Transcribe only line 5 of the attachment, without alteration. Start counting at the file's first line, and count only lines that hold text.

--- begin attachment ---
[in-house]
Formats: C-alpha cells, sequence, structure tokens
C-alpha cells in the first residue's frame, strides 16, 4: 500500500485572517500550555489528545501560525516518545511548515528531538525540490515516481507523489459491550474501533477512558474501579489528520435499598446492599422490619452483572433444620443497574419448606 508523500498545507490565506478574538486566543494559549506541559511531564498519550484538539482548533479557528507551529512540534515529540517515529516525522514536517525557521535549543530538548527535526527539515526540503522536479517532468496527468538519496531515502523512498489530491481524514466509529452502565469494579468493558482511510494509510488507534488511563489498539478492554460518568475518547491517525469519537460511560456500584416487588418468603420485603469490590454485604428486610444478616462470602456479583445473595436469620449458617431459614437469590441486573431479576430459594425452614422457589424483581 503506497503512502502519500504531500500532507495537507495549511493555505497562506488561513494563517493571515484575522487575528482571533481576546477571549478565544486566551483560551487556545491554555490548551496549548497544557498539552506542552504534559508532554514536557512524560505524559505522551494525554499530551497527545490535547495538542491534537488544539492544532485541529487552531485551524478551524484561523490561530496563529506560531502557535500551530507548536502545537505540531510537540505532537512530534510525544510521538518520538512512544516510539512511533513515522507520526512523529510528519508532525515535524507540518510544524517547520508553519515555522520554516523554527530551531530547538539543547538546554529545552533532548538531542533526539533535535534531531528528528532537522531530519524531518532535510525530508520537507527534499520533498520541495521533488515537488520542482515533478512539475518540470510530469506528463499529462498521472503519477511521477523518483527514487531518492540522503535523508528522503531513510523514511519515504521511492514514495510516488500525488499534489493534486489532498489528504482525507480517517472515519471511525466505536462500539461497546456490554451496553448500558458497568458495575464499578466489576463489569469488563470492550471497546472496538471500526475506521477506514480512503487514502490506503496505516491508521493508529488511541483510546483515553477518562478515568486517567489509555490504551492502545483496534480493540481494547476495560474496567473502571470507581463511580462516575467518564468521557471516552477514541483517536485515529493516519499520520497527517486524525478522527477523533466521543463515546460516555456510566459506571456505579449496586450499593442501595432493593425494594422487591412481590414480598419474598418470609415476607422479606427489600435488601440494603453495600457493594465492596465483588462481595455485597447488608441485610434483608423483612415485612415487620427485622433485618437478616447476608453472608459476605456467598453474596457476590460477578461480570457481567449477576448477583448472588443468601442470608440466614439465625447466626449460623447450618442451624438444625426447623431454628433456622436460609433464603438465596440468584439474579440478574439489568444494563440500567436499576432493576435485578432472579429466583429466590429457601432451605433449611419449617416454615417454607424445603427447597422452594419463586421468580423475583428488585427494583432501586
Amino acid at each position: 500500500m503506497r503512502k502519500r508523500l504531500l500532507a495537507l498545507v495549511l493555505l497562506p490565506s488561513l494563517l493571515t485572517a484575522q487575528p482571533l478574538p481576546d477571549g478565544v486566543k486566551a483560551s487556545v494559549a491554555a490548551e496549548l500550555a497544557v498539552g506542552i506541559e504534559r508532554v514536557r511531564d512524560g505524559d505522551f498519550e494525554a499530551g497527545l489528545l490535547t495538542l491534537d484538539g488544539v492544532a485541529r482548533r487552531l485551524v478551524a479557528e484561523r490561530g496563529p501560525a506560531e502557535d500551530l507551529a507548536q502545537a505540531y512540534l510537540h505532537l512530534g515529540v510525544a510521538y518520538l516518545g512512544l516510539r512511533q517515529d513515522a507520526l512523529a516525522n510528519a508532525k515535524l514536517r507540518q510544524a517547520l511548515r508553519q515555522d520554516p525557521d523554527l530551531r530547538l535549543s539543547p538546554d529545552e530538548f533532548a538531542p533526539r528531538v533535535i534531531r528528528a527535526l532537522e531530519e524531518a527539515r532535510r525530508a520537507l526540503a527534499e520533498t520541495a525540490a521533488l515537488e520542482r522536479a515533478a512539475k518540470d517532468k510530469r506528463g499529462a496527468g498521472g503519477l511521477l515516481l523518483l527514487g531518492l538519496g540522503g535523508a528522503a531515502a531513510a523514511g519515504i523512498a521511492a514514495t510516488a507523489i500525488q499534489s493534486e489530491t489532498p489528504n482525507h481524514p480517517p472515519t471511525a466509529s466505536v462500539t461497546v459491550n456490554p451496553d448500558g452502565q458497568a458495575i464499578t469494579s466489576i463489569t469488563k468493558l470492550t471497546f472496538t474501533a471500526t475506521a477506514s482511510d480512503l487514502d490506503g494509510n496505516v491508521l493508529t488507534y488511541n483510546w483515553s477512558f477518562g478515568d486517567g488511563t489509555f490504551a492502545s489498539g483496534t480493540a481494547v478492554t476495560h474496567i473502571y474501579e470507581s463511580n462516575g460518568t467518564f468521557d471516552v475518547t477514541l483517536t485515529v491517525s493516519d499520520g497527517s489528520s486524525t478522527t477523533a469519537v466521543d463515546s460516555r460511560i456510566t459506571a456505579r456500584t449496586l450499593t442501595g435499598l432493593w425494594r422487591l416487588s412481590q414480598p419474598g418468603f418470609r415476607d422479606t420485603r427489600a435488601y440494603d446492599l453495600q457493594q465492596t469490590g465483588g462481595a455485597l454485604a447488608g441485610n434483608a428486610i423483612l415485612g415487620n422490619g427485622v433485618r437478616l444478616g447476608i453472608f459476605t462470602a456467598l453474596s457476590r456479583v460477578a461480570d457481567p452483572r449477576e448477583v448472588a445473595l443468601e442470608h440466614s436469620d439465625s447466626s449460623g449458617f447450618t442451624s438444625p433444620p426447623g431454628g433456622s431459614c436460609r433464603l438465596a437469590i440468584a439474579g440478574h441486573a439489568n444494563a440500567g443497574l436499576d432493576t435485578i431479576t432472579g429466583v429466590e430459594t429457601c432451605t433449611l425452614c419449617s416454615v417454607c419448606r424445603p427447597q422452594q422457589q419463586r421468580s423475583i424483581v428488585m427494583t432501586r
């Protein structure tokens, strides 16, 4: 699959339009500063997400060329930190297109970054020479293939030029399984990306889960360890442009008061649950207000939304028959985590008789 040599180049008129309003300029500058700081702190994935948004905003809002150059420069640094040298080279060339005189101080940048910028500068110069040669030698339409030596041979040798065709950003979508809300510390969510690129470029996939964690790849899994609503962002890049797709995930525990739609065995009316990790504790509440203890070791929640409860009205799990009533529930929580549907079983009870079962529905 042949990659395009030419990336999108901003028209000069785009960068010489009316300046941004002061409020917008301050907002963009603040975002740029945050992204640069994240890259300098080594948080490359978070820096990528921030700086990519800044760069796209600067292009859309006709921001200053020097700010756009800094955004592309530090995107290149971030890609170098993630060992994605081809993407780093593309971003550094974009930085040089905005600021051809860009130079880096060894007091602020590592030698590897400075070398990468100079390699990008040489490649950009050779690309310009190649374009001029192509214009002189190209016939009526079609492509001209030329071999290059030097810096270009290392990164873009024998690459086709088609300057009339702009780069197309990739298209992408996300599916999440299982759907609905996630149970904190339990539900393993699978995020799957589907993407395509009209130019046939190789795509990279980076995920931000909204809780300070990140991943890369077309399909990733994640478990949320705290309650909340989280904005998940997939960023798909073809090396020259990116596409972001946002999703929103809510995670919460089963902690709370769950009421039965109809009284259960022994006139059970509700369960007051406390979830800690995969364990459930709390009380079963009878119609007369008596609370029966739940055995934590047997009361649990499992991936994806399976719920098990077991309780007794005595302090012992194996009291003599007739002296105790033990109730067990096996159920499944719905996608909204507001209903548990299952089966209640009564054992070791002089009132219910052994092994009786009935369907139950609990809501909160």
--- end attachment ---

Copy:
């Protein structure tokens, strides 16, 4: 699959339009500063997400060329930190297109970054020479293939030029399984990306889960360890442009008061649950207000939304028959985590008789 040599180049008129309003300029500058700081702190994935948004905003809002150059420069640094040298080279060339005189101080940048910028500068110069040669030698339409030596041979040798065709950003979508809300510390969510690129470029996939964690790849899994609503962002890049797709995930525990739609065995009316990790504790509440203890070791929640409860009205799990009533529930929580549907079983009870079962529905 042949990659395009030419990336999108901003028209000069785009960068010489009316300046941004002061409020917008301050907002963009603040975002740029945050992204640069994240890259300098080594948080490359978070820096990528921030700086990519800044760069796209600067292009859309006709921001200053020097700010756009800094955004592309530090995107290149971030890609170098993630060992994605081809993407780093593309971003550094974009930085040089905005600021051809860009130079880096060894007091602020590592030698590897400075070398990468100079390699990008040489490649950009050779690309310009190649374009001029192509214009002189190209016939009526079609492509001209030329071999290059030097810096270009290392990164873009024998690459086709088609300057009339702009780069197309990739298209992408996300599916999440299982759907609905996630149970904190339990539900393993699978995020799957589907993407395509009209130019046939190789795509990279980076995920931000909204809780300070990140991943890369077309399909990733994640478990949320705290309650909340989280904005998940997939960023798909073809090396020259990116596409972001946002999703929103809510995670919460089963902690709370769950009421039965109809009284259960022994006139059970509700369960007051406390979830800690995969364990459930709390009380079963009878119609007369008596609370029966739940055995934590047997009361649990499992991936994806399976719920098990077991309780007794005595302090012992194996009291003599007739002296105790033990109730067990096996159920499944719905996608909204507001209903548990299952089966209640009564054992070791002089009132219910052994092994009786009935369907139950609990809501909160």